To be sure, a poor man can get by with minimal liability protection. Accident lawyers seldom sue for nonexistent assets, and if worse comes to worst, bankruptcy can provide an escape from hopeless debt. But that strategy makes sense only if your income, assets and expectations are depressingly seedy. Otherwise, for your own sake, not to mention that of some poor soul whom you may inadvertently cripple, it is wise to buy high liability limits.
For the well-to-do, an “umbrella” policy is also worth considering. Typically, it is sold only to those who already have 100/300/10 auto liability plus $50,000 home-owner’s liability. If you own a boat or work in a profession vulnerable to liability suits — if, for example, you are a surgeon, lawyer or barber — you will need additional liability policies to qualify. The umbrella, which insurance salesmen call by trade names like “Success Protector,” boosts your liability coverage to $1 million for an additional yearly premium of about $60. It covers any liability you may incur, from a car wreck to a golf course skulling.
Your own liability policy does not provide payments to treat the wounds of those injured in your car. A separate coverage for that purpose, called medical benefits, closely resembles health insurance except that it pays only for injuries caused by a car accident. You might presume it would be sold as supplementary protection, picking up where your basic health insurance left off. That would reduce your car insurance premiums in a sensible way. But medical-benefits coverage usually isn’t sold so sensibly: it is primary coverage, probably duplicating your health policy. Many victims collect on both, thus profiting from misadventure. And who can blame them, since they paid for both policies? Duplicate benefits, however, are grossly inefficient, adding to the cost of everyone’s insurance.
Some auto insurance companies offer an escape through the so-called “special policy,” a package deal that cuts the premium about 15% by stipulating that, among other things, medical benefits will pay only for bills not covered by other health insurance. If the other parts of the special policy fit your needs, it’s a good buy.
Does a motorist with adequate health insurance need auto medical benefits at all? Well, yes, since they also cover guests in the car. Archaic laws in many states say an injured guest has no claim on you and your liability insurance. To protect your passengers, you might wish to buy a cheaper medical-benefits policy covering guests only, but you can’t: it’s all or nothing.
Fortunately, the premiums are not high. If the rate for rock-bottom medical benefits of $500 per person is $7 a year, you’ll pay about $8 for $750, $9 for $1,000, $11 for $2,000 and $19 for $10,000. Not too bad a buy, considering that if you injure a wagonload of kids, each one may be covered up to$10,000.
Next on the car insurance shopping list is collision coverage. No matter who is to blame for a crash, collision insurance will pay for the car repairs. If the other driver caused the wreck, your insurance company will pay you, then turn around and collect from his insurer. Lacking collision insurance, you could file your own claim against the other driver and his company, but you might have to wait longer to collect.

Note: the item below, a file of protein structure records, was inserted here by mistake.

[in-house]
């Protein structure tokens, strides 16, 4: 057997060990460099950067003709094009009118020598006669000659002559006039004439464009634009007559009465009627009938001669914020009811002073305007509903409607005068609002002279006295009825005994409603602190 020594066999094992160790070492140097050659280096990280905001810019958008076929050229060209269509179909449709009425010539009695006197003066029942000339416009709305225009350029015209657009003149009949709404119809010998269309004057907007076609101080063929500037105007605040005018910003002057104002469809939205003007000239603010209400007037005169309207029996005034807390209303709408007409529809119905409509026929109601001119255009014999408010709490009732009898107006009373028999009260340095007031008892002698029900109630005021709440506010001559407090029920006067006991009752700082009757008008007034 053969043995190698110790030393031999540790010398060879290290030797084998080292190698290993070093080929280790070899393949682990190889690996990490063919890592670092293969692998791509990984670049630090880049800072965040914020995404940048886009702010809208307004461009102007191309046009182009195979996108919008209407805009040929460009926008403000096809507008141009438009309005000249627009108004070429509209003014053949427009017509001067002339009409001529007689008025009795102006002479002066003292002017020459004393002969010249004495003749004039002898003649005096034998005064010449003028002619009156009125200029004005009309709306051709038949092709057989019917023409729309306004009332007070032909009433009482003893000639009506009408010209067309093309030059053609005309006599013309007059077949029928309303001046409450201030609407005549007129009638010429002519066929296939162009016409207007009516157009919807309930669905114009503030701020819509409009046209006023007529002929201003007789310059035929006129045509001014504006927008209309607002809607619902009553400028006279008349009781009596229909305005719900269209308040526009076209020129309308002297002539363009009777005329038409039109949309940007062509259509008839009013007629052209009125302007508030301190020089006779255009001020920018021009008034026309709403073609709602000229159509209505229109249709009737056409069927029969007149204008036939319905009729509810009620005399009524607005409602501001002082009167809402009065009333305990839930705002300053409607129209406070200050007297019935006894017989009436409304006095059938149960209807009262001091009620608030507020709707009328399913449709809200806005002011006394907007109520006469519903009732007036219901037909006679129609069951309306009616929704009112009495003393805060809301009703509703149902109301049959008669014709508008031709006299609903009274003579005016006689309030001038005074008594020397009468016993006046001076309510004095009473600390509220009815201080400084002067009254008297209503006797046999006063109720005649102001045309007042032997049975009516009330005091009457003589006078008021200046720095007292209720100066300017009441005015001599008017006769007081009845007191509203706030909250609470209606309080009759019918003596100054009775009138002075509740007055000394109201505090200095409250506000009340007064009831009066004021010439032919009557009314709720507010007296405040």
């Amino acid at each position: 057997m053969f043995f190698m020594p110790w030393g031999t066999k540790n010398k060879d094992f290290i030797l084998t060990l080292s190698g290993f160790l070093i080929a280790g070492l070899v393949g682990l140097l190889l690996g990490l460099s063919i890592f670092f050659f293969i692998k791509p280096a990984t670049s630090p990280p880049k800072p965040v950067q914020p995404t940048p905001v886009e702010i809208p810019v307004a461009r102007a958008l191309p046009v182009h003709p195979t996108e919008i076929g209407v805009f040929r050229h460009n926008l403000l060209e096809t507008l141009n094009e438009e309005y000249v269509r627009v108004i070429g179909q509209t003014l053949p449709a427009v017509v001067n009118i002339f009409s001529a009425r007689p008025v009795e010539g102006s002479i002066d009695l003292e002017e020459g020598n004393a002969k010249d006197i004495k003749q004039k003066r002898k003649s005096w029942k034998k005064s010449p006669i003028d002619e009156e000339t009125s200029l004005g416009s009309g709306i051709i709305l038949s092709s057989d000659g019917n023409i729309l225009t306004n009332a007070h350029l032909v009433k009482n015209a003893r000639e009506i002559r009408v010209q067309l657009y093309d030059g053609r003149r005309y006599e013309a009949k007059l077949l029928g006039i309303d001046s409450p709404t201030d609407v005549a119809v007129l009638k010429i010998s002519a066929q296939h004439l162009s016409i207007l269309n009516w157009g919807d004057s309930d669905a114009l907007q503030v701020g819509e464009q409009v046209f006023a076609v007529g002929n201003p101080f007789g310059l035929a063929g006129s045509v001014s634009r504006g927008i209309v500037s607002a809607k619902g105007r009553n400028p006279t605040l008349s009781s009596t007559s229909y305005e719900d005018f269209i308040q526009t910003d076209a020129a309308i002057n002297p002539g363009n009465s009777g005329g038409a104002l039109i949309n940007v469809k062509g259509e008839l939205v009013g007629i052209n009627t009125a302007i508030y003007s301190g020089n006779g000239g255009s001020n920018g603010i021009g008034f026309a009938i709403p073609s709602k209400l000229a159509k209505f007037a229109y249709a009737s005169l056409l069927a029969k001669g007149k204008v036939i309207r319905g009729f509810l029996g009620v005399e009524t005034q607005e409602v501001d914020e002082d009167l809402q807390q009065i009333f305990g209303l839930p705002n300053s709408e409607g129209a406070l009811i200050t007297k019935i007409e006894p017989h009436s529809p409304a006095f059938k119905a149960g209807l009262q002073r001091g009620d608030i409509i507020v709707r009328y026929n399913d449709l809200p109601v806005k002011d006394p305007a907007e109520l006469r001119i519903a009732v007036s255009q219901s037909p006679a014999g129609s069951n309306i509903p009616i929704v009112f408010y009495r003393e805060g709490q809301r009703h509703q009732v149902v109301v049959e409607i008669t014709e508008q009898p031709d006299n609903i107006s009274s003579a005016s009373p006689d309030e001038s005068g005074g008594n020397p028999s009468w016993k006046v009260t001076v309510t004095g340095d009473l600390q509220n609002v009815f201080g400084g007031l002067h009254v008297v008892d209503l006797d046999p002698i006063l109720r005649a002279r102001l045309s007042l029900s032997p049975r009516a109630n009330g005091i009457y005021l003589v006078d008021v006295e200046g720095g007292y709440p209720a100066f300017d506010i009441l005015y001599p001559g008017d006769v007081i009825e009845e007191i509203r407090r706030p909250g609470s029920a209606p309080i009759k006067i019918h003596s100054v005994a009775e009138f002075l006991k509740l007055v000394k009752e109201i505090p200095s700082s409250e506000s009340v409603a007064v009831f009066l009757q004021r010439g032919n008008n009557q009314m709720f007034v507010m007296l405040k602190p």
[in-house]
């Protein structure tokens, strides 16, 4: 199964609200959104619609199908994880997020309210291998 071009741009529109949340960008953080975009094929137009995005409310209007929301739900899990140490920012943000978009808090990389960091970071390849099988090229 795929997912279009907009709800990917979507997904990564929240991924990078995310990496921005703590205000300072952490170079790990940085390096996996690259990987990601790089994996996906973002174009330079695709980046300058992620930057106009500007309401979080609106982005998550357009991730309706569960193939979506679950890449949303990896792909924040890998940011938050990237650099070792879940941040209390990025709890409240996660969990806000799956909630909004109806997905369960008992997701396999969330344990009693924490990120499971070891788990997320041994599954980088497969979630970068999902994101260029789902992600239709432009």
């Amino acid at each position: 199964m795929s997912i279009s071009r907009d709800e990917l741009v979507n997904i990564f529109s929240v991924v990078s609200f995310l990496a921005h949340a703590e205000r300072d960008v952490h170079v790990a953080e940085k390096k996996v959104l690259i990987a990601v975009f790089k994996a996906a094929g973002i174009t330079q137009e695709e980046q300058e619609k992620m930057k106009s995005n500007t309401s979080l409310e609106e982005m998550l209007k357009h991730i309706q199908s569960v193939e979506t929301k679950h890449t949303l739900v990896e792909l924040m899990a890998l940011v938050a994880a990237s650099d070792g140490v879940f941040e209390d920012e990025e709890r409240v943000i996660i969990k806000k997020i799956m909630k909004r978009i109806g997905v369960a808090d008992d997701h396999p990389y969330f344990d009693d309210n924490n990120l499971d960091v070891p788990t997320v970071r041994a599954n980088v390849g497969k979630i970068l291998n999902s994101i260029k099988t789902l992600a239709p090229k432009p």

Banks and other lenders usually require collision coverage until a car is paid for. After that, consider dropping it. The richer you are, the less you need it. If you could afford to replace your car without borrowing the money, chances are that you would be better off without collision coverage. For one thing, 35% of the premium is soaked up by insurance company overhead, and you can save that expense by being your own insurer. For another, collision damages over $100 are tax deductible: if you are in the 50% tax bracket, a serious wreck would cost the government almost as much as it costs you.
The older your car, the less you’re insuring. A $6,000 beauty is just another $100 jalopy ten years later and isn’t worth insuring: collision insurance never pays more than the resale value of a car. Most owners of late-model cars may feel the need of some collision protection. They should consider buying coverage with the highest deductible amount they could afford to pay out of pocket. A $50 deductible policy means you pay the first $50 of repairs, and your insurance company pays the rest. Typically, if a $50 deductible costs $100 a year, a $100 deductible will cost about $85. The extra $50 of coverage costs $15 a year, which is almost certainly a bad bargain. With a $250 deductible the premium drops to $50.
Much the same logic applies to comprehensive coverage, which repays you for car losses caused by theft, vandalism, flood, fire and other vagaries, including quite commonly the pebble, kicked up by another car, that cracked your windshield. Again, roughly 35 cents of your premium dollar pays for insurance overhead. Again, the tax deduction for losses over $100 applies. And again, the more deductible, the lower the premium. Typically, if full comprehensive costs $28 a year, $50 deductible will cost $13, and $100 deductible can be had for $10.
Many states now require “uninsured motorist” coverage, which pays if you’re hit by an uninsured or a hit-and-run driver or someone whose insurance company is insolvent. This coverage works like liability insurance, paying only if the other driver was at fault and covering everyone in your car for medical treatment, lost wages and pain and suffering up to a usual limit of $20,000 per accident (or whatever minimum limits are set by your state’s financial-responsibility law). Uninsured motorist coverage is inexpensive and worth buying, required or not.
One cheap frill you can probably do without is towing insurance, often called emergency road service. It typically sells for $2 or $3 a year and pays up to $25 per tow — too small a risk to justify insurance. But towing insurance can be a good buy with a company that imposes no claim limit, especially if you travel the boondocks. One adventurer bought unlimited towing coverage before an Alaskan tour. When his car conked out on the tundra, he made his way to the nearest town, several hundred miles away, and called his insurer. Instead of towing his car, the company found it cheaper to buy him a new one.